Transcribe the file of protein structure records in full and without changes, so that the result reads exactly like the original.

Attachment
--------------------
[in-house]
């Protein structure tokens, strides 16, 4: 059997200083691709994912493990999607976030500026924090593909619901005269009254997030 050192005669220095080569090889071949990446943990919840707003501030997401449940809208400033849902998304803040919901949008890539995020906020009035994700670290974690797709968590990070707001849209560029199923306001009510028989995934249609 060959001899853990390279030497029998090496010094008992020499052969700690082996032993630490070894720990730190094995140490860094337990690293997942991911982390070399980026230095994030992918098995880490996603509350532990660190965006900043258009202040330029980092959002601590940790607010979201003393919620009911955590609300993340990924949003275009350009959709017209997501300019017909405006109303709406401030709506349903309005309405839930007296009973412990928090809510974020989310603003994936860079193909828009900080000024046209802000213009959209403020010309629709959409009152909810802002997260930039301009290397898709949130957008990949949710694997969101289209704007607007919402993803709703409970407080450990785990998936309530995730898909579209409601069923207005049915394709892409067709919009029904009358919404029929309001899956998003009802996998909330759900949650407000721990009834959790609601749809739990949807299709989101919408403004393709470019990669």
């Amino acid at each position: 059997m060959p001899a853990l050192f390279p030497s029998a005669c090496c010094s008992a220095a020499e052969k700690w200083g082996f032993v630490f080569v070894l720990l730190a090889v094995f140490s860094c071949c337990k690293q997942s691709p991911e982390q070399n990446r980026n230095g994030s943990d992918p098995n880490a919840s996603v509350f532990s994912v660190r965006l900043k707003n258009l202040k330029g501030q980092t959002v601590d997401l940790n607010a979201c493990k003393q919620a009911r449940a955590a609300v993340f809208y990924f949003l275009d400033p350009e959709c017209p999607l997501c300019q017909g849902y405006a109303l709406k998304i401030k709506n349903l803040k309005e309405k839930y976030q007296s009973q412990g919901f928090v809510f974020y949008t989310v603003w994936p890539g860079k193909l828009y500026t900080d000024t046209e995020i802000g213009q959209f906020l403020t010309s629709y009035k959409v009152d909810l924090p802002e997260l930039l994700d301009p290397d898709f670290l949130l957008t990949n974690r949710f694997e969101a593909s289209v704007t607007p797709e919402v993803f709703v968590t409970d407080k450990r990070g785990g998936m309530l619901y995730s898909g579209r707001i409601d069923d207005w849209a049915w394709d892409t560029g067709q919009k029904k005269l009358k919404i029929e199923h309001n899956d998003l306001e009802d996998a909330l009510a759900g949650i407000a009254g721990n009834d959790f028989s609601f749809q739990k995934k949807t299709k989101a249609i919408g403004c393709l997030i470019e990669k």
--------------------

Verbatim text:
[in-house]
């Protein structure tokens, strides 16, 4: 059997200083691709994912493990999607976030500026924090593909619901005269009254997030 050192005669220095080569090889071949990446943990919840707003501030997401449940809208400033849902998304803040919901949008890539995020906020009035994700670290974690797709968590990070707001849209560029199923306001009510028989995934249609 060959001899853990390279030497029998090496010094008992020499052969700690082996032993630490070894720990730190094995140490860094337990690293997942991911982390070399980026230095994030992918098995880490996603509350532990660190965006900043258009202040330029980092959002601590940790607010979201003393919620009911955590609300993340990924949003275009350009959709017209997501300019017909405006109303709406401030709506349903309005309405839930007296009973412990928090809510974020989310603003994936860079193909828009900080000024046209802000213009959209403020010309629709959409009152909810802002997260930039301009290397898709949130957008990949949710694997969101289209704007607007919402993803709703409970407080450990785990998936309530995730898909579209409601069923207005049915394709892409067709919009029904009358919404029929309001899956998003009802996998909330759900949650407000721990009834959790609601749809739990949807299709989101919408403004393709470019990669």
């Amino acid at each position: 059997m060959p001899a853990l050192f390279p030497s029998a005669c090496c010094s008992a220095a020499e052969k700690w200083g082996f032993v630490f080569v070894l720990l730190a090889v094995f140490s860094c071949c337990k690293q997942s691709p991911e982390q070399n990446r980026n230095g994030s943990d992918p098995n880490a919840s996603v509350f532990s994912v660190r965006l900043k707003n258009l202040k330029g501030q980092t959002v601590d997401l940790n607010a979201c493990k003393q919620a009911r449940a955590a609300v993340f809208y990924f949003l275009d400033p350009e959709c017209p999607l997501c300019q017909g849902y405006a109303l709406k998304i401030k709506n349903l803040k309005e309405k839930y976030q007296s009973q412990g919901f928090v809510f974020y949008t989310v603003w994936p890539g860079k193909l828009y500026t900080d000024t046209e995020i802000g213009q959209f906020l403020t010309s629709y009035k959409v009152d909810l924090p802002e997260l930039l994700d301009p290397d898709f670290l949130l957008t990949n974690r949710f694997e969101a593909s289209v704007t607007p797709e919402v993803f709703v968590t409970d407080k450990r990070g785990g998936m309530l619901y995730s898909g579209r707001i409601d069923d207005w849209a049915w394709d892409t560029g067709q919009k029904k005269l009358k919404i029929e199923h309001n899956d998003l306001e009802d996998a909330l009510a759900g949650i407000a009254g721990n009834d959790f028989s609601f749809q739990k995934k949807t299709k989101a249609i919408g403004c393709l997030i470019e990669k």